What is special about music?

We must be clear about one thing. Schellenberg’s experiment shows that music lessons improve IQ for six-year-olds. It doesn’t tell us that music lessons improve IQ for older children or for adults unfortunately. It is known that the brains of six-year-olds are very “plastic” – that is, these young brains can be shaped and reorganized to a large extent by experience. Older children and adults have less brain plasticity and one could predict that a year of music lessons in this case would have less effect on general intelligence – although we don’t know for sure.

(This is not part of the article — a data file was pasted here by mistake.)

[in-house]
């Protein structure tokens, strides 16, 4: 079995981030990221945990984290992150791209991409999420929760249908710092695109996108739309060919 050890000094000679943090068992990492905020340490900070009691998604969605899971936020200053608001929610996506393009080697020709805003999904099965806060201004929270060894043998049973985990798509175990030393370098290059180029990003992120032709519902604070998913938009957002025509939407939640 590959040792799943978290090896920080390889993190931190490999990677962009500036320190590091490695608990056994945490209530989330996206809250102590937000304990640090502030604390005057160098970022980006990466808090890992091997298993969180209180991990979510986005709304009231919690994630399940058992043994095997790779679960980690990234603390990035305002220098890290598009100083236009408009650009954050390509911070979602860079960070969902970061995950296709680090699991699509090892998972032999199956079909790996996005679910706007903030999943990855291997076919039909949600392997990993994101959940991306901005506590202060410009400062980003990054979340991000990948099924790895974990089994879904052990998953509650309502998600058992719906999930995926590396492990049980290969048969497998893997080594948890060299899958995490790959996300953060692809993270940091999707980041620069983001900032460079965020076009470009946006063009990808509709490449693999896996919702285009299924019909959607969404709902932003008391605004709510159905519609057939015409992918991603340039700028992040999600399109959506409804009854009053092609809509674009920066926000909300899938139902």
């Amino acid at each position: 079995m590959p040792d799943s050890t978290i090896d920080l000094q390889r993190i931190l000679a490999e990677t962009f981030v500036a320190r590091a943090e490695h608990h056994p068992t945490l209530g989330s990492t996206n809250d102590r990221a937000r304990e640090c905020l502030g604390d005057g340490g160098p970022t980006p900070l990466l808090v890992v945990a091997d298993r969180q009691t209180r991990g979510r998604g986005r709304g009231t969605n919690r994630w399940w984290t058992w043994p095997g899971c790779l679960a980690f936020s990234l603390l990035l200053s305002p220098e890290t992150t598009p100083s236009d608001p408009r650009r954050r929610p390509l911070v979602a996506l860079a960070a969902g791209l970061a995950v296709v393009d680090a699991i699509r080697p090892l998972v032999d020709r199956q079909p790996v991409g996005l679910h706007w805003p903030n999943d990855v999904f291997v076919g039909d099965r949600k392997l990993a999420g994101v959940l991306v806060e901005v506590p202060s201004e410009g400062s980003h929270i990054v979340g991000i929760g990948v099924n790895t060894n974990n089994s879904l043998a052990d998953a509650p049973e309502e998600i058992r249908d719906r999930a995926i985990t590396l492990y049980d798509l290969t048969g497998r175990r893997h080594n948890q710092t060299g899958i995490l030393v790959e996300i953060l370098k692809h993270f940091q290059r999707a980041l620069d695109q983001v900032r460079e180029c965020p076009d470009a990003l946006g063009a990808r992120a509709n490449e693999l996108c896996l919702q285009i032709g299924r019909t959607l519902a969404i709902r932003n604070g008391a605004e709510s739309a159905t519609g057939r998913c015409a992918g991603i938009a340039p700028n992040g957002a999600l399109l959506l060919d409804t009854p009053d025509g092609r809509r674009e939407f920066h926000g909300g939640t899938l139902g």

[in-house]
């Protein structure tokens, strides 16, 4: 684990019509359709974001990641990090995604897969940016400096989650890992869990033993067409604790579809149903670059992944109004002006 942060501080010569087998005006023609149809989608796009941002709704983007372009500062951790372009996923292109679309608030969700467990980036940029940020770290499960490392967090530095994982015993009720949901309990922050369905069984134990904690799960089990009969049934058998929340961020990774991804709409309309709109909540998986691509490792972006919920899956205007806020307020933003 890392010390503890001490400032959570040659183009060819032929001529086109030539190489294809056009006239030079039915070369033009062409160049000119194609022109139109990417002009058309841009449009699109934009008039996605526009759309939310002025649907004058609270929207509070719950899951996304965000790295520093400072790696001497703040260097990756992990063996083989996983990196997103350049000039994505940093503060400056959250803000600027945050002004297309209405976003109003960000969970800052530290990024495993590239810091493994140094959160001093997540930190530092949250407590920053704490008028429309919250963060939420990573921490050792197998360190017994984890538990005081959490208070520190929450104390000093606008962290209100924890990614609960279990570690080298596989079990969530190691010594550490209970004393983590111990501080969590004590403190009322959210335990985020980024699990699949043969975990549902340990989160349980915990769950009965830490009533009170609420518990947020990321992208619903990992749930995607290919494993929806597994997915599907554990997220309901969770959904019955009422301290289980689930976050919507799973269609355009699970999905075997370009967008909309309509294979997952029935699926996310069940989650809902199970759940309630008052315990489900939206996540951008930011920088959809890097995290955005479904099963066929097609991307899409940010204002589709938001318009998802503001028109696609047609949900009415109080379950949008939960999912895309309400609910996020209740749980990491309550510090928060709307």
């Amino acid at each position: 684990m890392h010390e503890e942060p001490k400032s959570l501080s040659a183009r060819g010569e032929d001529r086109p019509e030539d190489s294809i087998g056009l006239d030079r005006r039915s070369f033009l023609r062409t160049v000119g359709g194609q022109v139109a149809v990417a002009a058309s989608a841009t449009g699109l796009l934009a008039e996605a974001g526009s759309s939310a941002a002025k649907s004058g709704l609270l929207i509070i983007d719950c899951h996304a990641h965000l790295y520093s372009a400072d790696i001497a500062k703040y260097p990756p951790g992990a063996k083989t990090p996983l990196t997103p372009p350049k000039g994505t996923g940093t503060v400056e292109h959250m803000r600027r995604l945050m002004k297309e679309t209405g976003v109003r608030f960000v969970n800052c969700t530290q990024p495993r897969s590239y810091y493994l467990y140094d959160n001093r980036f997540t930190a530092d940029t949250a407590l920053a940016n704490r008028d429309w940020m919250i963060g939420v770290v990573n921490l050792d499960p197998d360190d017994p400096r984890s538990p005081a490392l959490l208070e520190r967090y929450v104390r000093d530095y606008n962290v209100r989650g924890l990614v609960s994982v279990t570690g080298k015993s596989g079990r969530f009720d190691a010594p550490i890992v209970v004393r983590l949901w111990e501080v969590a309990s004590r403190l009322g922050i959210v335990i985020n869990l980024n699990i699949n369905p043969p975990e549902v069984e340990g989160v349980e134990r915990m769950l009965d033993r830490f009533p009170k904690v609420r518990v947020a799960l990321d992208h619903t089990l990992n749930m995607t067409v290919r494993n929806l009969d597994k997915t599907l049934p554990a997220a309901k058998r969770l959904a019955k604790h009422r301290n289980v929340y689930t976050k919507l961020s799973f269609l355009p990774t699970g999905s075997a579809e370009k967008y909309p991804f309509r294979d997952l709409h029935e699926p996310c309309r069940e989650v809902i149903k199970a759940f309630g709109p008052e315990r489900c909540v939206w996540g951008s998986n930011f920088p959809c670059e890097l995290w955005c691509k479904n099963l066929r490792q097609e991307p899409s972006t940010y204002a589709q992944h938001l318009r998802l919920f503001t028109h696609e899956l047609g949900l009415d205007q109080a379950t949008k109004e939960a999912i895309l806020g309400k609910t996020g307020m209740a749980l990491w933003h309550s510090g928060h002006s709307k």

By taking music lessons, knowledge and skill related to music increases, and that is important in itself. But what Schellenberg’s experiment shows is that in addition to that, general cognitive ability is also trained and improved – indirectly. Taking music lessons is good “brain training” at this age! Music lessons involve long periods of focused attention, daily practice, reading musical notation, memorizing extended musical passages, learning about various musical structures (eg, scales, chords), and progressive mastery of fine motor skills. It is not known exactly which combination of these skills improves general intelligence, and further studies will need to investigate this question.